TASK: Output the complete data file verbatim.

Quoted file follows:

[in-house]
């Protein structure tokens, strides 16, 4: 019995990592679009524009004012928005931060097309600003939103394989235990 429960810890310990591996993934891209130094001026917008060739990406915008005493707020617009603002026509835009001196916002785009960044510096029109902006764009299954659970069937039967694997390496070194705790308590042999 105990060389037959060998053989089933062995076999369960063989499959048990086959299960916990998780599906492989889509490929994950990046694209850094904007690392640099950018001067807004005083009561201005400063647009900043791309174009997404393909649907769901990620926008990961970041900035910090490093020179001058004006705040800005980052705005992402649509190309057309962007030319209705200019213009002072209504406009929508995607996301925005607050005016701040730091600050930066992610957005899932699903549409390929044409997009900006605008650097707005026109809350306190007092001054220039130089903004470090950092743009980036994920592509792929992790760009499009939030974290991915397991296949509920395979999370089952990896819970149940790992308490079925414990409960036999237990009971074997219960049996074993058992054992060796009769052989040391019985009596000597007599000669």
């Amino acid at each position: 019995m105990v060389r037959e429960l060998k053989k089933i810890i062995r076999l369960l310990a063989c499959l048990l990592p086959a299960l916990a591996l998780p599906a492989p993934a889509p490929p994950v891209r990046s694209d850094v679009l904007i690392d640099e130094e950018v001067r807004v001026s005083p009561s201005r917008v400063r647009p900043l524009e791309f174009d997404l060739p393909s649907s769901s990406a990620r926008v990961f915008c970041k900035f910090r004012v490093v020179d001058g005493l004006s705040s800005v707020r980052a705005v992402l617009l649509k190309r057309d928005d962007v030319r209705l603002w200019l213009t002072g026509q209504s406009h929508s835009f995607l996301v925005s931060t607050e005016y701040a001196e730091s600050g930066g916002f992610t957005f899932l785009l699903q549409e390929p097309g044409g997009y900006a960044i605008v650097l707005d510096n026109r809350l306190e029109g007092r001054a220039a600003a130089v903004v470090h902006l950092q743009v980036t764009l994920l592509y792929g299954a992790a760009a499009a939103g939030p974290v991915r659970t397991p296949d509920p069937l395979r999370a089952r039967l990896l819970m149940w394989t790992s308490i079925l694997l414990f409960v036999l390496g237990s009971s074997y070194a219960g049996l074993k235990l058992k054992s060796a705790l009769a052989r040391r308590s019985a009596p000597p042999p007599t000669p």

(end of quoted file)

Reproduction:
[in-house]
């Protein structure tokens, strides 16, 4: 019995990592679009524009004012928005931060097309600003939103394989235990 429960810890310990591996993934891209130094001026917008060739990406915008005493707020617009603002026509835009001196916002785009960044510096029109902006764009299954659970069937039967694997390496070194705790308590042999 105990060389037959060998053989089933062995076999369960063989499959048990086959299960916990998780599906492989889509490929994950990046694209850094904007690392640099950018001067807004005083009561201005400063647009900043791309174009997404393909649907769901990620926008990961970041900035910090490093020179001058004006705040800005980052705005992402649509190309057309962007030319209705200019213009002072209504406009929508995607996301925005607050005016701040730091600050930066992610957005899932699903549409390929044409997009900006605008650097707005026109809350306190007092001054220039130089903004470090950092743009980036994920592509792929992790760009499009939030974290991915397991296949509920395979999370089952990896819970149940790992308490079925414990409960036999237990009971074997219960049996074993058992054992060796009769052989040391019985009596000597007599000669």
């Amino acid at each position: 019995m105990v060389r037959e429960l060998k053989k089933i810890i062995r076999l369960l310990a063989c499959l048990l990592p086959a299960l916990a591996l998780p599906a492989p993934a889509p490929p994950v891209r990046s694209d850094v679009l904007i690392d640099e130094e950018v001067r807004v001026s005083p009561s201005r917008v400063r647009p900043l524009e791309f174009d997404l060739p393909s649907s769901s990406a990620r926008v990961f915008c970041k900035f910090r004012v490093v020179d001058g005493l004006s705040s800005v707020r980052a705005v992402l617009l649509k190309r057309d928005d962007v030319r209705l603002w200019l213009t002072g026509q209504s406009h929508s835009f995607l996301v925005s931060t607050e005016y701040a001196e730091s600050g930066g916002f992610t957005f899932l785009l699903q549409e390929p097309g044409g997009y900006a960044i605008v650097l707005d510096n026109r809350l306190e029109g007092r001054a220039a600003a130089v903004v470090h902006l950092q743009v980036t764009l994920l592509y792929g299954a992790a760009a499009a939103g939030p974290v991915r659970t397991p296949d509920p069937l395979r999370a089952r039967l990896l819970m149940w394989t790992s308490i079925l694997l414990f409960v036999l390496g237990s009971s074997y070194a219960g049996l074993k235990l058992k054992s060796a705790l009769a052989r040391r308590s019985a009596p000597p042999p007599t000669p």